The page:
Back when I lived in Toronto, Seven Lives was one of my favorite spots in town. Sometimes my Toronto years feel like a half-recalled dream or a story told to me about a stranger. I had just enough time to start to get a real handle on the city, and then I left. If you handed me a plate from Seven Lives, though, there would be no distance at all between me and the memory. To this day the best fish tacos I’ve ever eaten, somehow someway in frosty Toronto, far away from the nearest ocean. The Gobernador is justly famous (smoked fish, shrimp, cheese) but the Diabla is my pick for most valuable taco (shrimp in chipotle cream sauce); you can’t go wrong.

In the heart of Kensington Market, Seven Lives was kinda sorta on my walk from home to office (or, at least, worth the ten minute detour) and back in the day a quick ceviche and agua fresca fix was one of the few reliable ways to fill my motivation bar for a day’s work. Or, on the way home, a couple of tacos for an early-ish dinner to pair with a cocktail at Cold Tea (R.I.P. Cold Tea)… you see, just thinking about Seven Lives takes me right back to it. When I can visit Toronto again, there’s no place that will be higher on my food list than this.

Seven Lives Tacos y Mariscos 72 Kensington Avenue, Toronto, ON

Try: the Diabla, but you’ll be back to try ’em all


Hashiguchi was, a few years back, my first experience of the world of fancy sushi. It will always have a special place for me. I remember that on the day of my first visit I was anxious to get the “etiquette” right, having read so much about the severe environment and rigid rules of Tokyo sushi restaurants.

Looking back now I can laugh. First of all, despite what you read online, anyone with even a moderate amount of self-awareness will be just fine in a Tokyo sushi restaurant. All that you need is to be respectful, willing to eat what is put in front of you, and open to having a good time and there is nothing at all to worry about.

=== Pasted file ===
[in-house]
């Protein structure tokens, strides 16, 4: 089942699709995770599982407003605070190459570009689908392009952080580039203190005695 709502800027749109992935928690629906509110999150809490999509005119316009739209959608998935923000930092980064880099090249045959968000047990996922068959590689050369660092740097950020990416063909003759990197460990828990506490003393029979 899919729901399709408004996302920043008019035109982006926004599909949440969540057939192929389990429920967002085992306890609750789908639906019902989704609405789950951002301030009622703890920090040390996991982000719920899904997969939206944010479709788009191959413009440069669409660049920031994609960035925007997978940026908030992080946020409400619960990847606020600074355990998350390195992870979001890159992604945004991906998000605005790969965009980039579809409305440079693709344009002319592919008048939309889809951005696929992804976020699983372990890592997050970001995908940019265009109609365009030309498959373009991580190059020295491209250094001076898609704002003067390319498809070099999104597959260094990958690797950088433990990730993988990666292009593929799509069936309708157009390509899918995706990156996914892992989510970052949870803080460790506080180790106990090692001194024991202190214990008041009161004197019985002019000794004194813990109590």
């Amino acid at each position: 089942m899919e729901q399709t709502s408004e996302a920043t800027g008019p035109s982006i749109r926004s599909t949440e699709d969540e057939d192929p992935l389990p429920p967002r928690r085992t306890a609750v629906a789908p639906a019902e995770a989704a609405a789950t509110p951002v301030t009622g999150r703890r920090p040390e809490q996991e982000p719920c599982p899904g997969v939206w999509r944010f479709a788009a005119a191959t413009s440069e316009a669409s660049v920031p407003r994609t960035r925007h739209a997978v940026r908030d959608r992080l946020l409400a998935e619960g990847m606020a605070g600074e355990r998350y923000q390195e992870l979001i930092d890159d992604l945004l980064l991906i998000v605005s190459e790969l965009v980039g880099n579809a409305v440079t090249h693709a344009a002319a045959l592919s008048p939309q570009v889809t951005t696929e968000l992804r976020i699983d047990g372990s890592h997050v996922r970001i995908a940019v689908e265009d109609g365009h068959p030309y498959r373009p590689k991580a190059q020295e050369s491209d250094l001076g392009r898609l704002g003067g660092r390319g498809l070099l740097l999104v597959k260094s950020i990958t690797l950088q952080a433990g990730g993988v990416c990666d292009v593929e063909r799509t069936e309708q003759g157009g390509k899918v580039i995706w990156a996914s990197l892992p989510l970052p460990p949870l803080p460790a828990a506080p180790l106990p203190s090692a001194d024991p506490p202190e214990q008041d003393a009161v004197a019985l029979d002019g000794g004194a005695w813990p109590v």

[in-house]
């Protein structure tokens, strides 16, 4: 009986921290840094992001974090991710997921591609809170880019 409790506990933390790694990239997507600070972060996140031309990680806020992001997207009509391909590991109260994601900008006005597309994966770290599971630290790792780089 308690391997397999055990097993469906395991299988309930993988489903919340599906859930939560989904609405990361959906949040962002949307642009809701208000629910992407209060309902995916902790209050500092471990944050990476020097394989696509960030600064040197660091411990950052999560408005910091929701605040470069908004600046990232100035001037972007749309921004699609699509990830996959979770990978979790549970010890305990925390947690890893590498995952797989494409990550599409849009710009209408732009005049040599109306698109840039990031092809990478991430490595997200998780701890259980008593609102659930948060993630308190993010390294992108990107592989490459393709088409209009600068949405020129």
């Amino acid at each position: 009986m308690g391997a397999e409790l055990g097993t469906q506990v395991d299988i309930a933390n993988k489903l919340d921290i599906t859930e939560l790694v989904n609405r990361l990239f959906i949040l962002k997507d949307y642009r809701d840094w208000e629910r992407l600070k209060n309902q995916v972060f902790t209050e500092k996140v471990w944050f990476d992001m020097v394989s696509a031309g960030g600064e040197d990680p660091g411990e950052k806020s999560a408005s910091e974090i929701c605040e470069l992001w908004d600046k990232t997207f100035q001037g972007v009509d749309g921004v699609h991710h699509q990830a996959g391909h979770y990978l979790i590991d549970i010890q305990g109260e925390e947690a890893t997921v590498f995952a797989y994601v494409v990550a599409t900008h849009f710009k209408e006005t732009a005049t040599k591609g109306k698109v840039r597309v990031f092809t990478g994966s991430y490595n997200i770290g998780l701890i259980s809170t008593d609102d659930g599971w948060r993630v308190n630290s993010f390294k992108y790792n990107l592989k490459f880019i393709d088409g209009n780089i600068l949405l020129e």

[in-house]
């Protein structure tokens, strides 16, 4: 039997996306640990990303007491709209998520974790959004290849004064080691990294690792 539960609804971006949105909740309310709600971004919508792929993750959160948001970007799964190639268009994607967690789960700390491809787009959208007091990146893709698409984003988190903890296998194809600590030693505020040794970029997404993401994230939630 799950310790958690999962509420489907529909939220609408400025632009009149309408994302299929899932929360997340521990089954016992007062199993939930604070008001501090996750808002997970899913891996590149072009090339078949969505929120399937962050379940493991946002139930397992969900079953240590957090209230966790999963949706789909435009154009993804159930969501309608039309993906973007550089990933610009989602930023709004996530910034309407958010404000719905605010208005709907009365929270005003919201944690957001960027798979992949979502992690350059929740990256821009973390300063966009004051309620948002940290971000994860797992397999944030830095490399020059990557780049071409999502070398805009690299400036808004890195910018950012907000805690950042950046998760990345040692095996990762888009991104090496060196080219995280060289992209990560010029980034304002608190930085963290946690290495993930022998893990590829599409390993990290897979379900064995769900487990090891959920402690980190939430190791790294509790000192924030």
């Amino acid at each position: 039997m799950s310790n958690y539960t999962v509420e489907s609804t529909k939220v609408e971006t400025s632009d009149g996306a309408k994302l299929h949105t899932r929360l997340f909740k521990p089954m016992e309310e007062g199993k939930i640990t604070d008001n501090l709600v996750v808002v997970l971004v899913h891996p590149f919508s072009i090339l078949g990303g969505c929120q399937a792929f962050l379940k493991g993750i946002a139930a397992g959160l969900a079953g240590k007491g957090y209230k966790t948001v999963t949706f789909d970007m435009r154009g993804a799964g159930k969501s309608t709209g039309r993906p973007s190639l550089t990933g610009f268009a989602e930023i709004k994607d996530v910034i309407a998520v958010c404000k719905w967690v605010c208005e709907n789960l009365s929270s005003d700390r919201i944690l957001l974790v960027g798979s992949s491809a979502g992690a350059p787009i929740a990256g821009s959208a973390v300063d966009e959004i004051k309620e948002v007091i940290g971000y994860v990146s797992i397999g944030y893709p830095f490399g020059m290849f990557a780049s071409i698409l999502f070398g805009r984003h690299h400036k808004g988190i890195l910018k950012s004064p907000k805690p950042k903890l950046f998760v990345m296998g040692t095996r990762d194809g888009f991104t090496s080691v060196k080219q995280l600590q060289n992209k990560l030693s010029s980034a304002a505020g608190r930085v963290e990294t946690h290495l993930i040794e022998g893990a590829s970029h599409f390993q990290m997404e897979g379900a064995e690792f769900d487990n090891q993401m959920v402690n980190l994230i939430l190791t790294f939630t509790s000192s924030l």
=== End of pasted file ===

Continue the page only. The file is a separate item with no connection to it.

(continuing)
Second, Hashiguchi is maybe the last sushi shop where you would get a frosty reception. The vibe is calm and understated in the extreme, almost sleepy, which I really don’t at all mean as a criticism. The pace of things inside the restaurant a notch slower than in the real world outside, and the husband-and-wife team are truly lovely and quick with smiles and laughs. The counter here is relatively spacious, and unlike shops that serve a regimented two full seatings a night, here there is one seating per night and starting times are staggered. This makes things a bit more personal and tailored, as is the case at Sushi Take. Photography is not allowed: this is between you and the chef, not the outside world! With such a welcoming environment, I couldn’t have asked for a kinder, gentler introduction to the cuisine that immediately got me completely hooked.

Comparing the sushi itself to other restaurants, the taste of the sushi matches the demeanor of chef Hashiguchi perfectly. You will be asked at the start of the meal whether you want a sashimi and sushi course, or just sushi. Either is good—when I’ve had the sashimi course, it included some fantastic shellfish like mirugai that the sushi course did not feature, and when I’ve had the sushi course only I got a couple of really outstanding maki rolls at the end since I was still a bit hungry after the nigiri sequence. If I had to pick I would say go for the full set with sashimi to take full advantage of the day’s produce.